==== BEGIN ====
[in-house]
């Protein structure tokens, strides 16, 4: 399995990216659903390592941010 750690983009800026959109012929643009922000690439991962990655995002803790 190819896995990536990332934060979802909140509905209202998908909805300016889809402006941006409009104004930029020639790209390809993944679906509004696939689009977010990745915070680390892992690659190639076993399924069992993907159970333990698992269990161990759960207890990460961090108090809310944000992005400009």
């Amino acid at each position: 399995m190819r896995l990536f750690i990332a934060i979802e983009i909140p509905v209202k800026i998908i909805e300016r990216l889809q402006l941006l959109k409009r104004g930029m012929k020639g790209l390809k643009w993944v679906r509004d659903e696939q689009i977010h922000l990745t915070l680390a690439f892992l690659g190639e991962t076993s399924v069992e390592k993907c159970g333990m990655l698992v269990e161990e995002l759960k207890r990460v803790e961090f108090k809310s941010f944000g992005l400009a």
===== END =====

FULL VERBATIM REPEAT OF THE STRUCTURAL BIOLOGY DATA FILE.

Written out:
[in-house]
């Protein structure tokens, strides 16, 4: 399995990216659903390592941010 750690983009800026959109012929643009922000690439991962990655995002803790 190819896995990536990332934060979802909140509905209202998908909805300016889809402006941006409009104004930029020639790209390809993944679906509004696939689009977010990745915070680390892992690659190639076993399924069992993907159970333990698992269990161990759960207890990460961090108090809310944000992005400009």
């Amino acid at each position: 399995m190819r896995l990536f750690i990332a934060i979802e983009i909140p509905v209202k800026i998908i909805e300016r990216l889809q402006l941006l959109k409009r104004g930029m012929k020639g790209l390809k643009w993944v679906r509004d659903e696939q689009i977010h922000l990745t915070l680390a690439f892992l690659g190639e991962t076993s399924v069992e390592k993907c159970g333990m990655l698992v269990e161990e995002l759960k207890r990460v803790e961090f108090k809310s941010f944000g992005l400009a």